Professor Hans-Jürgen Feulner KSG, professor of Liturgical Studies and Sacramental Theology at the University of Vienna, member of the “Anglicanae Traditiones” commission, member of the board of the Anglican Use Society and long-time friend of the Ordinariate Expats group, has recently published the following article in the journal “Liturgy” on the ecumenical significance of the new Ordinariate liturgy.
UNITY OF FAITH IN DIVERSITY OF LITURGICAL EXPRESSION: AN ECUMENICAL APPROACH FROM A CATHOLIC PERSPECTIVE BY MEANS OF THE “ANGLICAN USE OF THE ROMAN RITE”
by Hans-Jürgen Feulner
Prosper of Aquitaine’s well-known ancient Christian principle “lex orandi, lex credendi” (“the law of praying [is] the law of believing” –– and vice versa) refers to the indispensable relationship between worship and belief. It has long governed the liturgical celebrations of the Church. Nevertheless, it does not require a rigid uniformity of liturgical expression for keeping the unity of faith. This essay will explore the recent incorporation of groups of former Anglicans into the Roman Catholic Church together with the preservation of their Anglican liturgical patrimony to demonstrate the legitimate diversity of liturgical expression in the Church, also in the West, as background for the movement toward unity in a diverse community of believers.
Diversity of Liturgical Expression — Western Non-Roman Rites and Liturgical Usages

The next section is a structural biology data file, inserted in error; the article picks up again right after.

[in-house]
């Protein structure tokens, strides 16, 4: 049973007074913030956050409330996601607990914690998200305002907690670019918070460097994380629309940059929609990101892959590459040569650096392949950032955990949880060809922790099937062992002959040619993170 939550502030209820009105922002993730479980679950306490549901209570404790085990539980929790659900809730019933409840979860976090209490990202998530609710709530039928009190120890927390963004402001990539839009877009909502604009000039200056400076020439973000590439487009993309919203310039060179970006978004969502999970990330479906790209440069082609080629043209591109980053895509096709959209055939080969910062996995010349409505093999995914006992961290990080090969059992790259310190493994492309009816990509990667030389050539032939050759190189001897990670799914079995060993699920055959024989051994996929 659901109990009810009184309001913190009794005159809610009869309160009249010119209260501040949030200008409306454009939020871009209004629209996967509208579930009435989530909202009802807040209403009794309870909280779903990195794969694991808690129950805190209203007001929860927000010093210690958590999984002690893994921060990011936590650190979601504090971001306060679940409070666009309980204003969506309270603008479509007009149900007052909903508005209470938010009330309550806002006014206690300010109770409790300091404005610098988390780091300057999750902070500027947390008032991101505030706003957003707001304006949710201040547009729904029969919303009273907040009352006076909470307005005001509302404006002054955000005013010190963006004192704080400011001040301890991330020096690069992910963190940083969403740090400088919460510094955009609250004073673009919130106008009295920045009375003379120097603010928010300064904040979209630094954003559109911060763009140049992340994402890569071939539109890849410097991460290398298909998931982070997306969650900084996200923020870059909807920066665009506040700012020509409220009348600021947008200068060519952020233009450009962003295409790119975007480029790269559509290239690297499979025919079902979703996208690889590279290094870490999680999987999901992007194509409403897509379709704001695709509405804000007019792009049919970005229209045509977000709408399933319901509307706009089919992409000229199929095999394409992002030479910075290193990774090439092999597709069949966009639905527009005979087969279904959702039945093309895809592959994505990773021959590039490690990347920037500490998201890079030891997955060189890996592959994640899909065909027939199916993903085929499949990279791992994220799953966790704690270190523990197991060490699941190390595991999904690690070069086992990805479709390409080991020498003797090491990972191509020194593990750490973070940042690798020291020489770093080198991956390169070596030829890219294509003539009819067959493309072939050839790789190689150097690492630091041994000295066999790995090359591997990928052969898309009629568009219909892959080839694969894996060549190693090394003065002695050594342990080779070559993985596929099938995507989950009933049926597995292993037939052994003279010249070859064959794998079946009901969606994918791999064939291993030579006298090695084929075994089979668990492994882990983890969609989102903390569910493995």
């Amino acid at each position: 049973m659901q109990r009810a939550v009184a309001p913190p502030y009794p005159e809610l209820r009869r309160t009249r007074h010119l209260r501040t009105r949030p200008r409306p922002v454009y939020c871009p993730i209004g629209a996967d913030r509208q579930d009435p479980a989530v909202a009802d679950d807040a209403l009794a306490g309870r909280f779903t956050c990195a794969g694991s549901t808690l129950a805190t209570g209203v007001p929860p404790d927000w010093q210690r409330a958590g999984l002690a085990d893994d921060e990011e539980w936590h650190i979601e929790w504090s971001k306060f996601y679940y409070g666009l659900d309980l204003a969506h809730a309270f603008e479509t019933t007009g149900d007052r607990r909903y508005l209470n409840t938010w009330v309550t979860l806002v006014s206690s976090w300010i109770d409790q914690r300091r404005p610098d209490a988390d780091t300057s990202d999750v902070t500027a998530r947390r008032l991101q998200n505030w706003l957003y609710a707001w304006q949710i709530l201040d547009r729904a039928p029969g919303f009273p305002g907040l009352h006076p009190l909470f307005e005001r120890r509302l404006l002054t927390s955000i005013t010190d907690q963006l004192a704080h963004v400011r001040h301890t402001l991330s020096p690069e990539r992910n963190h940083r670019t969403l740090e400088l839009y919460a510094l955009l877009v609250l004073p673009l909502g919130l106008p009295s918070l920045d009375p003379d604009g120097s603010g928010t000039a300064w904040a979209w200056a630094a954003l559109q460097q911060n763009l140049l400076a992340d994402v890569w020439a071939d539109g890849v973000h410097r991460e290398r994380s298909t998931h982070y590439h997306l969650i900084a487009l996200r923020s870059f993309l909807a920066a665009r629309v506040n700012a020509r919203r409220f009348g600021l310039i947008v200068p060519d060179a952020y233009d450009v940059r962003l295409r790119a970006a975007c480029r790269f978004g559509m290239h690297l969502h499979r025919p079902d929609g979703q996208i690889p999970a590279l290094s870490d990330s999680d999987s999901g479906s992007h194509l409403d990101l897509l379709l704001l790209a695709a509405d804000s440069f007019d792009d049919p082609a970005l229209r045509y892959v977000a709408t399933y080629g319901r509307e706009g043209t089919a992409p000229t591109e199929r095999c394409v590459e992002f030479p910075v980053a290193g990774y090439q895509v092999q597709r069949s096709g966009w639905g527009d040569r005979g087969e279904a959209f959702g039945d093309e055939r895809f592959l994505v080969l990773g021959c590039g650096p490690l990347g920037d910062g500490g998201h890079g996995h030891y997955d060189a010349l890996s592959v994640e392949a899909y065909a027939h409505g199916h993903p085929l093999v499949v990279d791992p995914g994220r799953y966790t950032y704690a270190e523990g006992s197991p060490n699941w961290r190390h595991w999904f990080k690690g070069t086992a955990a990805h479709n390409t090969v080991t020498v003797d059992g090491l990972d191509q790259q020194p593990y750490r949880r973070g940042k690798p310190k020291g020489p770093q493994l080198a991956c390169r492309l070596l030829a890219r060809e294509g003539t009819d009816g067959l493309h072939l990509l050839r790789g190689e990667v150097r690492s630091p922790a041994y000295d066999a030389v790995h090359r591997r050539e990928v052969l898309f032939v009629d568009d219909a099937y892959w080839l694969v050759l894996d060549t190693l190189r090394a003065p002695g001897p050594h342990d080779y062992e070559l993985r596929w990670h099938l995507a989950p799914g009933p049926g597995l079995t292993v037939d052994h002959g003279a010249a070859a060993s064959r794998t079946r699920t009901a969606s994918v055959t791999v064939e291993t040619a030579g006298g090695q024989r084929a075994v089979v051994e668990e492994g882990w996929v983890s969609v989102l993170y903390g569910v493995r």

In the preface to his first Book of Common Prayer (1549), Edward VI wrote:
“And where heretofore, there hath been great diversitie in saying and synging in churches within this realme: some folowyng Salsbury use, some Hereford use, some the use of Banger, some of York, and some of Lincolne: Now from henceforth, all the whole realme shall have but one use.”
Until the time of the English Reformation, at least five liturgical uses or diocesan usages in the English church mirrored a widespread diversity of liturgical expression in Europe that still exists today. Diversity continued in the Catholic Church even after the Council of Trent (1545–1563) with its move toward a standardization of the liturgy of the Latin Church, the largest and most significant ritual church within the Catholic Church.
(in order to continue reading, you can access the pdf available here)
[ © in: Liturgy 30/4 (2015) pp. 10–19 (published online July 17, 2015: http://www.tandfonline.com ]